Demoing Accelerated Computing

So I flew to Eilat, demostrated how a little accelerated computing worked relative to a cluster. What really got to me was how simple a demo it was. The fingers never left the hands, and all that.

We ran a HMMer run on the cluster, then a Scalable HMMer run on the identical data set. Then we ran an 8 way cluster run using MPI-HMMer, again, running the same data and options. Finally we ran the accelerated computing version. Same input decks. Same options.
Scalable HMMer was 2x faster than regular HMMer. MPI-HMMer was about 8.2x faster than regular HMMer. Hardware accelerated HMMer was about 10x faster.
This was the application run time, not the core algorithm.
This is important. No one cares if you make one bit of the code much faster, they only care if you reduce the overall run time significantly.
The MPI-HMMer team is merging more of this work together, and should be announcing additional things soon. What if you could give multiple orders of magnitude of acceleration to your most time consuming applications? Could this change your work?
In the time from 1990 to 2004, my little molecular dynamics code went from taking 1 week for 100 time steps on a “superworkstation” to taking about 3-4 seconds per time step on my laptop. Yeah, this could count as acceleration, though I did some code optimization along the way. 6048 seconds per time step down to 4. From Moore’s law, we expect an order of magnitude (OOM) every 6.6 years. 13.2 years gets us 2 OOM. This gets us to 60.5 seconds. The rest comes from code optimization (one more OOM).
Getting code onto Accelerated Computing is still non-trivial. Even with RapidMind, PeakStream and others, or Celoxica tools, or … The SDKs mostly cost too much (apart from CUDA). Someone isn’t thinking they want to sell many units when they price their SDK at a number comparable to the cost of the hardware.
Worse, the porting aspect is non-trivial for FPGA and for “stream” processing. This is not simply: take your C code and it will run 100x faster. No. It wont.
The major hurdles I see for accelerated computing are the application ports. Over time I expect the market to sort out the tools. I expect (as do most end users) that the lower cost tools will be the ones to thrive. The history of HPC is littered with the bones of companies that made the critical mistake of not understanding a) HPC moves downstream, b) HPC moves towards the less expensive providers, c) asking people to pay much higher costs for small increase in value is a sure way to lose.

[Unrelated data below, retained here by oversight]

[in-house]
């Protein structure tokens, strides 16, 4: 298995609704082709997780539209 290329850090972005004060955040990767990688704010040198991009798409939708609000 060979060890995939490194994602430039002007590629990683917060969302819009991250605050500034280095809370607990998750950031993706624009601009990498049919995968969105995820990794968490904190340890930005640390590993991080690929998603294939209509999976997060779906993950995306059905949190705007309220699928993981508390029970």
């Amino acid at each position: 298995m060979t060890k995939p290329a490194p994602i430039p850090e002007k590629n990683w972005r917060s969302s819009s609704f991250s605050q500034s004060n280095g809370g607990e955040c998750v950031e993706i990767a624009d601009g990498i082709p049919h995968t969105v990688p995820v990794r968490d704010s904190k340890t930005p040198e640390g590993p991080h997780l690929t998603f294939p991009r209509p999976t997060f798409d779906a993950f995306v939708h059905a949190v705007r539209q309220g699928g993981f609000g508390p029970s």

You see, while the speed is important, giving people 10x better performance can be done today and not in 6.6 years, charging people 4-6x node price for 10x performance simply doesn’t work out from an economic view. Just wait a year for better price performance from Moore’s law, and voila, problem solved.
10x works today. Can we get the apps on them?
Working on it, though as noted many times, VCs and other potential capital sources are not even remotely interested in accelerated computing or HPC. Which means that this will go slowly.

6 thoughts on “Demoing Accelerated Computing”

  1. In another post you said that HPC is not sexy, so VCs do not come. I’ve been trying to wrap my head around it. There was a time HPC was sexy (I think). What changed? Is it that the machines didn’t occupy a room anymore? Or are the major vendor’s to blame?
    I need to think about this more.

  2. Once upon a time …
    No, wait …
    Late 80s early 90s there were pushes for MPP as being “cheap” and “fast”. Unfortunately they were expensive and hard to program. VCs lost money. Early/mid 90s there were a few workstationy startups that promised supercomputing performance for “PC prices” that didn’t deliver on either. VCs lost money.